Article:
Inequalities in healthcare put Laura Serrant on a path she never expected to take
“The thing that struck me the most were people’s ‘life chances’ - in other words, inequality,” Professor Laura Serrant says, recalling the time her interest in healthcare began to grow. Her observation that different people had different prognoses for the same illnesses had intrigued her, and led her to embark on what turned into a journey in healthcare spanning almost 32 years.
However, nursing was not Professor Serrant’s first choice; she started her career in healthcare at medical school. But on the train to Nottingham after having
had an interview for a place at a London medical school, she had the feeling that life as a doctor would not be right for her. “The further I was going to get into the career, the further I was going to get away from the patients,” she says.
She did, however, want to go to university. After a talk with one of her teachers, in which she found out that, for the first time, degrees were going to be awarded at the end of nursing courses, she knew the path she was going to take.
In the last year of her nursing training at Sheffield Polytechnic, Professor Serrant trained at the gynaecology unit. She says that media interest in Aids had grown at the time, and people’s worries about the newly discovered, then-deadly epidemic had also grown with it.
“We spent a lot of time dealing with people’s distress,” she says. And it was this that got her interested in working in sexual health.
After getting her BA in nursing in 1986, Professor Serrant took a dip into the realm of sociology and gained an MA in Women’s Studies in 1994. As there was no Master’s degree in nursing at the time, she decided to read this subject to find the information she wanted on HIV, as well as that which would be relevant to black and minority ethnic groups. “The opportunities were never quite straightforward,” she says.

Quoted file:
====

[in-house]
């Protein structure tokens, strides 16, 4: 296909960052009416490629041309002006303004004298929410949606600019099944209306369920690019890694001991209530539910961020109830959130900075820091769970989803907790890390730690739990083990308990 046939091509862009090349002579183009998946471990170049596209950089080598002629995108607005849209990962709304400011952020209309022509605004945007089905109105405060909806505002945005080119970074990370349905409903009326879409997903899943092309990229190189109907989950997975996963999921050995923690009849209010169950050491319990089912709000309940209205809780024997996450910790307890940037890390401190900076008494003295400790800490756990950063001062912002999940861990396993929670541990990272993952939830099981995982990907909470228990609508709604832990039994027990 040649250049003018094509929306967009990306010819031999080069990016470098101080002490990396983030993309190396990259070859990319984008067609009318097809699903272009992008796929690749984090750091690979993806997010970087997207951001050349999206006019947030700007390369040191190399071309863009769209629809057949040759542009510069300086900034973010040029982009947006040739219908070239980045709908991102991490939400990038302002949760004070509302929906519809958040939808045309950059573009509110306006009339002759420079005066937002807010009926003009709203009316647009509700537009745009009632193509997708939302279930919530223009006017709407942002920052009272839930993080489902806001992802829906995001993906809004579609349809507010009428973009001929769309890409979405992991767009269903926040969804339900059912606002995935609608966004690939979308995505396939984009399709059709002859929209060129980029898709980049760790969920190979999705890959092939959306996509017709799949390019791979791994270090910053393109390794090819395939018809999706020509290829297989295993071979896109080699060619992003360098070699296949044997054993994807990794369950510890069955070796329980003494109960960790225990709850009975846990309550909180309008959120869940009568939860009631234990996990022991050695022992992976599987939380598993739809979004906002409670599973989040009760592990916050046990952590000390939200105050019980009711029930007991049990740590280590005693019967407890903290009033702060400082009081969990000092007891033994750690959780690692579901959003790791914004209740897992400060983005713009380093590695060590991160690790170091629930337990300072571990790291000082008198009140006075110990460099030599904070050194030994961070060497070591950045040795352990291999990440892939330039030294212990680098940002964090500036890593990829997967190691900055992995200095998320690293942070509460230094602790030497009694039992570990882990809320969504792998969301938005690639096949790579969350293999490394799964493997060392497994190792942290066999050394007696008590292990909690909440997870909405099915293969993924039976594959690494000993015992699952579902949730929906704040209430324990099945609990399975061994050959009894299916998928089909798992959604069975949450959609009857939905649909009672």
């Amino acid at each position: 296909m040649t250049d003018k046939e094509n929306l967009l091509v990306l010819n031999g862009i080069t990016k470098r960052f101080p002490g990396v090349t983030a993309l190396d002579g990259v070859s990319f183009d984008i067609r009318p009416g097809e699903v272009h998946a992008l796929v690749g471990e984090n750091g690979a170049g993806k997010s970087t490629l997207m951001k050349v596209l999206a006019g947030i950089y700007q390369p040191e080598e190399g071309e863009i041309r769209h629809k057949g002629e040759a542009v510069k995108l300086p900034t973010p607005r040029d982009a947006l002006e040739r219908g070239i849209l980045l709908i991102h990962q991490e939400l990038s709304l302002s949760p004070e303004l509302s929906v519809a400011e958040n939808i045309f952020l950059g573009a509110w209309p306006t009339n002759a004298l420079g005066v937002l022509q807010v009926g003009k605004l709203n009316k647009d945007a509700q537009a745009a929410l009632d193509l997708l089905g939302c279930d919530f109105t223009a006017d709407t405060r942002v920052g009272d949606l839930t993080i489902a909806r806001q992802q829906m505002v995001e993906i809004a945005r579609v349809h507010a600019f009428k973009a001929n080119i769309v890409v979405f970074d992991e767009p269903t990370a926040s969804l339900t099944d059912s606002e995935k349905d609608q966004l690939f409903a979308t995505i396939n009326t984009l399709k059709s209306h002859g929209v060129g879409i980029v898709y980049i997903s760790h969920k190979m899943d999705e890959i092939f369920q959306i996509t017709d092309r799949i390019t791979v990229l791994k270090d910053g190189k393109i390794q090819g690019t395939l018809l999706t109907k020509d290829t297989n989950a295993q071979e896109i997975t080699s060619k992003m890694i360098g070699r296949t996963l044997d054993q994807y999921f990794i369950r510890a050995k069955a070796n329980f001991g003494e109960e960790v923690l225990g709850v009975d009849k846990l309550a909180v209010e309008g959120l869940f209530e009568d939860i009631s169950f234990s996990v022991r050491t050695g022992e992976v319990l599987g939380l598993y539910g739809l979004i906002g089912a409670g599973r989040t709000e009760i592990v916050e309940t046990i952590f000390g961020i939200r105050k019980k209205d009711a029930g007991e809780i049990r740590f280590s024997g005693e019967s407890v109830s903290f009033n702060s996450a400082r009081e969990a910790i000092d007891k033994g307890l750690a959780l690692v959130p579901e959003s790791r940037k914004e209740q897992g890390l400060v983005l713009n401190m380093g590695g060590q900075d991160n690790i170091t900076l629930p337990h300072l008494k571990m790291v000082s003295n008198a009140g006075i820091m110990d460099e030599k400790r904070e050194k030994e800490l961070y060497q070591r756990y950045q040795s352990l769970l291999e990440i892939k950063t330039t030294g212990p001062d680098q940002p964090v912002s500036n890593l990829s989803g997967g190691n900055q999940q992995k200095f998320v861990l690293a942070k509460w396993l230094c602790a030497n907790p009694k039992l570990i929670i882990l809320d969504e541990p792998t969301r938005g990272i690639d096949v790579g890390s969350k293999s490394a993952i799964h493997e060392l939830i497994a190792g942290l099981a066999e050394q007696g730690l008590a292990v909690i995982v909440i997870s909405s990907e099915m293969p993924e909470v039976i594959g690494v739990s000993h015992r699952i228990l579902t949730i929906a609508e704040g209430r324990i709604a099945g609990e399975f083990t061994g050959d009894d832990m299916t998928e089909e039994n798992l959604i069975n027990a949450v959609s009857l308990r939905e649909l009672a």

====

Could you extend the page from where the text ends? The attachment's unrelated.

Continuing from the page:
And that was the pattern that followed her. She took up the role as nurse/outreach worker in sexual health at Nottingham Community Health. Her widened knowledge also gained her the position of national adviser (BME issues) with the Independent Advisory Group for Sexual Health and HIV for the Department of Health between 2003 and 2007.
“I kind of decide what I want to do and how I am going to get there,” Professor Serrant explains. “Begin with the ending in mind” is the motto she uses to describe her strategy.
Not only did she become a community nurse, but she also branched out into the world of academia. After completing her MA, she then received her PhD in nursing in 2004 and is, at present, professor of Community and Public Health Nursing as well as associate dean of Research and Enterprise at the University of Wolverhampton. She is also a member of the International Collaboration for Community Nursing Research Committee.
Professor Serrant believes that the range of career options available for nurses, including those nurses who have a wide range of experiences, should be more widely demonstrated to the public. “We need to promote diversity in the nursing role,” she says. She also believes nurses should have a stronger part to play in nursing research to influence their own practices and develop evidence-based nursing.
Professor Serrant also believes “it’s important for leaders to be at the coalface”. That’s why she regards her appearances in the lecture theatre and her endeavours in mentoring, as well as the awards she receives - like her recent Queen’s Nurse title - with such importance. “When I win an award, it’s not just for me,” she says.
Much of the inspiration Professor Serrant had to succeed, she says, she owes to the people she refers to as “giants”. And just what makes someone a “giant”? According to her, “Giants are critical friends who help you on the way; they challenge you to do things and to challenge yourself.”